Hi, I’m Julie Maybury, a user researcher at DWP Digital, soon to be based in our new Manchester hub. I’ve been working in this role for nearly two years now.

Before that I’ve had what I think the experts call a ‘portfolio career’ – which means that I’ve moved from teaching history, through information management to becoming a user researcher.

Julie Maybury

Julie Maybury

I find that many of my colleagues in the user research team have similar varied backgrounds and I think this diversity is part of what makes the team so strong and respected in the organisation.

I started my user research career many years ago in Graduate Prospects, then I moved to the BBC before coming to work at DWP. Throughout this period so many people have been user research role models to me that I could end up writing a book and thanking everyone right down to the cat, in a truly Oscar-style performance! So, with this in mind I’ve chosen three people who have defined me as a user researcher…

Some things never go out of fashion

Jakob Nielsen

Jakob Nielsen

I was recently told that it was somewhat passé to admire Jakob Nielsen – but having never been a follower of fashion I continue in my adoration and avidly read the articles from the Nielsen Norman Group on my phone as I travel home on the train (its amazing what you can learn in 15 minutes). However, he’s not only my role model because of the knowledge he imparts but because he and his team are always willing to question their fundamental assumptions – have a look at the Nielson Norman Group articles.

Great female role models who inspire

Jane Murison

Jane Murison

I first saw Jane Murison speaking at a Ladies that UX meeting in Manchester. There she stood with a pint in her hand telling us about the biggest mistakes she’d made – not something that I’ve heard many people in Jane’s position (Head of UX&D for Knowledge and Learning, Children’s, Design Research and UXA at BBC) do. However, what I really remember her talking about was the most difficult thing she’d ever done; returning to work after her second child. So, when I was later offered a job at the BBC I was able to contact her to chat about my fears of managing in the workplace as a mum. Now I work at DWP there are many great female role models who continue to inspire me – see Fivi’s great blogpost on the importance of female role models in the digital space. These female role models give me the confidence I need to challenge long-held assumptions, and know that I will be listened to.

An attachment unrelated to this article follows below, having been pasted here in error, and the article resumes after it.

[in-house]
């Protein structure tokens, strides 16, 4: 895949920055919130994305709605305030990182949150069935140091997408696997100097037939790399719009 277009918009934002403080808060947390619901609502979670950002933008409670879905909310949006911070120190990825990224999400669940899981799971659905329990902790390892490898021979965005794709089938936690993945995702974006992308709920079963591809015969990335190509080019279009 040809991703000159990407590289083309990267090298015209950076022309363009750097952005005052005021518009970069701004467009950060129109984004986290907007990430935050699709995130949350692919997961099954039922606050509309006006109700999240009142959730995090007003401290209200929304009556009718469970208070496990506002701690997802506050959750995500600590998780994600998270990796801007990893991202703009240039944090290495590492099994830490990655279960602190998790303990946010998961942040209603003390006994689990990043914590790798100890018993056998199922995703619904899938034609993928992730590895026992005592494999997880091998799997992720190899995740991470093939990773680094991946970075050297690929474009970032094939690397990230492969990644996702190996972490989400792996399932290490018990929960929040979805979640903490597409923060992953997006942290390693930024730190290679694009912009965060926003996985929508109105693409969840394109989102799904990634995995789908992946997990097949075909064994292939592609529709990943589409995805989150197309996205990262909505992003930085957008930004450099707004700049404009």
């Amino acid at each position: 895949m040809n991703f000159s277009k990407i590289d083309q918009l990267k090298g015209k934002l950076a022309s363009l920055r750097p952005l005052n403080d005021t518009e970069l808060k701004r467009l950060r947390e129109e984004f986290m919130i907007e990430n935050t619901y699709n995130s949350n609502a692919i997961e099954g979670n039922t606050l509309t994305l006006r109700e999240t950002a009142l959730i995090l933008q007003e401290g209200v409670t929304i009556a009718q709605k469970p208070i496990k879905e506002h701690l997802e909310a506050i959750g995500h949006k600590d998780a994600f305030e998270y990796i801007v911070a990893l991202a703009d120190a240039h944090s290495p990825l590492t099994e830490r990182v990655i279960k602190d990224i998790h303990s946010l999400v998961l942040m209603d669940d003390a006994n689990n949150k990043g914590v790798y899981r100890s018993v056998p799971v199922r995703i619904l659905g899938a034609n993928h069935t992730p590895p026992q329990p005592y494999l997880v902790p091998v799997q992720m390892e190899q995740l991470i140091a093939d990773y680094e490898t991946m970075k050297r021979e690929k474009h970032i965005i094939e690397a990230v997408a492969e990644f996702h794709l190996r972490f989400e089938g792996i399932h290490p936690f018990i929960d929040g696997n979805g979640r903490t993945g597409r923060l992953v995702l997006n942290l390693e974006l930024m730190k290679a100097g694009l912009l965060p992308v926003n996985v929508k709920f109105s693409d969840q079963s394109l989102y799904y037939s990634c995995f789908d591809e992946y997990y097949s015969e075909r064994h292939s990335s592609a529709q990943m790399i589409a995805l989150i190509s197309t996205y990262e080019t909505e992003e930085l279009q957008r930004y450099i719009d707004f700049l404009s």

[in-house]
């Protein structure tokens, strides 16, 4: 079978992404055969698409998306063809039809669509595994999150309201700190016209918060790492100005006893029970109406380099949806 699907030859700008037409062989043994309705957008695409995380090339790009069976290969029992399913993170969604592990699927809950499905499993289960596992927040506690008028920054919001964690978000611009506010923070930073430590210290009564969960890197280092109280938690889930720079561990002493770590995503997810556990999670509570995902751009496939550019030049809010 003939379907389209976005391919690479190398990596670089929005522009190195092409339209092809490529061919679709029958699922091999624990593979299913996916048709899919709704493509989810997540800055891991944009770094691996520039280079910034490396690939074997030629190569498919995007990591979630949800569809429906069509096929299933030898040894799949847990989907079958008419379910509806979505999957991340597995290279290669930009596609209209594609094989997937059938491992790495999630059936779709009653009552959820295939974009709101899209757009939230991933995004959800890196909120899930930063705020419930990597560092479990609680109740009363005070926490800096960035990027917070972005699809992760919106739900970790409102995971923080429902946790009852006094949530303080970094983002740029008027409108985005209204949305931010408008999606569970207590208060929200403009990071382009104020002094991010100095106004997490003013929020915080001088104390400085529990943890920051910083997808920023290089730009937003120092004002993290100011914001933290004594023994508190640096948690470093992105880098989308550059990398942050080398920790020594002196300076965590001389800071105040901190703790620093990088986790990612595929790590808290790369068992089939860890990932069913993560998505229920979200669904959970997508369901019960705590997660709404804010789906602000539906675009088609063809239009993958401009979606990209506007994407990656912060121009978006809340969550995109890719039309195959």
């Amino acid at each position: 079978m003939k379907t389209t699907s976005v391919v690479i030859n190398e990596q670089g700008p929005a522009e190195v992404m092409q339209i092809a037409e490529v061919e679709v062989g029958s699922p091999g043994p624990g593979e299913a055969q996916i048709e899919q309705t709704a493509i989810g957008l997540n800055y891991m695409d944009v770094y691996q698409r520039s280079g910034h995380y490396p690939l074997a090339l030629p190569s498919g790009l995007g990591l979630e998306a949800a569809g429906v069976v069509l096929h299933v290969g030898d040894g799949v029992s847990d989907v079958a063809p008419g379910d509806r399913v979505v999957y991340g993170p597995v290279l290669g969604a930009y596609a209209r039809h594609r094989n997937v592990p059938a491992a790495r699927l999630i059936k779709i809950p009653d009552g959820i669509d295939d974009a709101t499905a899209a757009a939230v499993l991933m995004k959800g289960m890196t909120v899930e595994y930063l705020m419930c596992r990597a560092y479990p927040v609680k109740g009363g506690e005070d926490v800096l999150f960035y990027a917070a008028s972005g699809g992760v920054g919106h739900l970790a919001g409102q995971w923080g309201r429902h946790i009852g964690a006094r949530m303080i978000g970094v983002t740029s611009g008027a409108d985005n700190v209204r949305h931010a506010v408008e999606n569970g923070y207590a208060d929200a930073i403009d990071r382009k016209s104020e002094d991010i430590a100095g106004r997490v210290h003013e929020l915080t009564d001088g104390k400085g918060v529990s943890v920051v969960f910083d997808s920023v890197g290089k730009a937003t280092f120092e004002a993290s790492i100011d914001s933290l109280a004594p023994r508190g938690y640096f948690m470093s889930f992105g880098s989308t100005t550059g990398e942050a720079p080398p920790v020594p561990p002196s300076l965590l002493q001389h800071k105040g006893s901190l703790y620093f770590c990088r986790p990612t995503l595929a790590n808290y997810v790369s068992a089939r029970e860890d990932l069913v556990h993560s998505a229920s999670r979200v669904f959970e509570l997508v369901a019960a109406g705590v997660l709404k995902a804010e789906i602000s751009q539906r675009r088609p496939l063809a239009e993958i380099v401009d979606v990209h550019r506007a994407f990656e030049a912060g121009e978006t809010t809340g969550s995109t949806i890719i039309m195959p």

New boy on the block

Jesper Kjeldskov

Jesper Kjeldskov

I’ll bet if this photo came up in a pub quiz no one would guess who this was – even the user researchers! He’s a relatively new role-model for me. His name is Jesper Kjeldskov and he’s made me question whether or not mobile design research should be done in the field or in the lab. He suggests that rather than concentrate solely on ‘snapshot’ testing of products in the lab, it’s important to take a more long-term approach that allows us to fully understand the complexities around the context in which mobile devices are used. If you want to find out more have a look at his paper Was it Worth the Hassle? Ten Years of Mobile HCI Research Discussions on Lab and Field Evaluations.

My role models remind me that it doesn’t matter how much I know and how long I’ve been researching, working as a user researcher requires me to challenge my assumptions – and this is part of what makes the job so stimulating.

DWP Digital are currently recruiting technology specialists. If you’re interested in looking into the opportunities available, visit our DWP Digital Careers website and have a look at our LinkedIn page. You can also find out more about what’s happening in DWP Digital by subscribing to this blog and following us on Twitter @DWPDigital.

 

Original source – DWP Digital

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